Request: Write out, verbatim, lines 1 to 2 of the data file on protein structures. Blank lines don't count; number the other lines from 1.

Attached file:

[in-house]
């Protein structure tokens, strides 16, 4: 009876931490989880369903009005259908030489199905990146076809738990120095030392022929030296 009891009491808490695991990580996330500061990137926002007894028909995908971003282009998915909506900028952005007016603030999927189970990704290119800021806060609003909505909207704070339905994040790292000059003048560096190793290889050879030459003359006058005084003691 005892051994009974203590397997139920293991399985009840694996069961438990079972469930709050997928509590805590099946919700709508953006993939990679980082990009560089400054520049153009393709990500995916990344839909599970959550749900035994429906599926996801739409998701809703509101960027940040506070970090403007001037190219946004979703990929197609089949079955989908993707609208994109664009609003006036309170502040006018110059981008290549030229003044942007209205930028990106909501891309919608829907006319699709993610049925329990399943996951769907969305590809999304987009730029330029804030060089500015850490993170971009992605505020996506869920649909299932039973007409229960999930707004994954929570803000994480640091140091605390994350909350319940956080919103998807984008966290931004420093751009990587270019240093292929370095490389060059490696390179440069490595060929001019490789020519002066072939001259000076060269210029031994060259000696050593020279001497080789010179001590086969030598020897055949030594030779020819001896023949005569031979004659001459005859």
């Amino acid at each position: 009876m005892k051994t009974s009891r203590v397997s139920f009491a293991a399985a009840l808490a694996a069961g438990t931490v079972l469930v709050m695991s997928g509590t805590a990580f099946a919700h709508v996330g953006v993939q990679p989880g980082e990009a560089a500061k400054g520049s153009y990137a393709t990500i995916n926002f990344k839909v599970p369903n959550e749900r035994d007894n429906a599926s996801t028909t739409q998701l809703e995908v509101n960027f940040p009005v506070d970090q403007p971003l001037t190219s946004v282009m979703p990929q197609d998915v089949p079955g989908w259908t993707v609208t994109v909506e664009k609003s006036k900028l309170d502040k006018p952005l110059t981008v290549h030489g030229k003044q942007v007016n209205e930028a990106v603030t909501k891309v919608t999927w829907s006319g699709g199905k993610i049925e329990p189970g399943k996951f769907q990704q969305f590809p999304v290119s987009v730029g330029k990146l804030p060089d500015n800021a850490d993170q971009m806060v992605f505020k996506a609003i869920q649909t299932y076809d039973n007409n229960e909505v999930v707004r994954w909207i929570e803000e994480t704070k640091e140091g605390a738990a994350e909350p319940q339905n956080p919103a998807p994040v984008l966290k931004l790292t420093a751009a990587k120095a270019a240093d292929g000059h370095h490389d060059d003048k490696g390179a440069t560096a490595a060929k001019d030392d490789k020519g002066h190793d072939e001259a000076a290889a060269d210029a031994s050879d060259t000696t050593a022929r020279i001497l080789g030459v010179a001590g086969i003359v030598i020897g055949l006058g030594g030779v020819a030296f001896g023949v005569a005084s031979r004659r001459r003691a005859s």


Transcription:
[in-house]
């Protein structure tokens, strides 16, 4: 009876931490989880369903009005259908030489199905990146076809738990120095030392022929030296 009891009491808490695991990580996330500061990137926002007894028909995908971003282009998915909506900028952005007016603030999927189970990704290119800021806060609003909505909207704070339905994040790292000059003048560096190793290889050879030459003359006058005084003691 005892051994009974203590397997139920293991399985009840694996069961438990079972469930709050997928509590805590099946919700709508953006993939990679980082990009560089400054520049153009393709990500995916990344839909599970959550749900035994429906599926996801739409998701809703509101960027940040506070970090403007001037190219946004979703990929197609089949079955989908993707609208994109664009609003006036309170502040006018110059981008290549030229003044942007209205930028990106909501891309919608829907006319699709993610049925329990399943996951769907969305590809999304987009730029330029804030060089500015850490993170971009992605505020996506869920649909299932039973007409229960999930707004994954929570803000994480640091140091605390994350909350319940956080919103998807984008966290931004420093751009990587270019240093292929370095490389060059490696390179440069490595060929001019490789020519002066072939001259000076060269210029031994060259000696050593020279001497080789010179001590086969030598020897055949030594030779020819001896023949005569031979004659001459005859």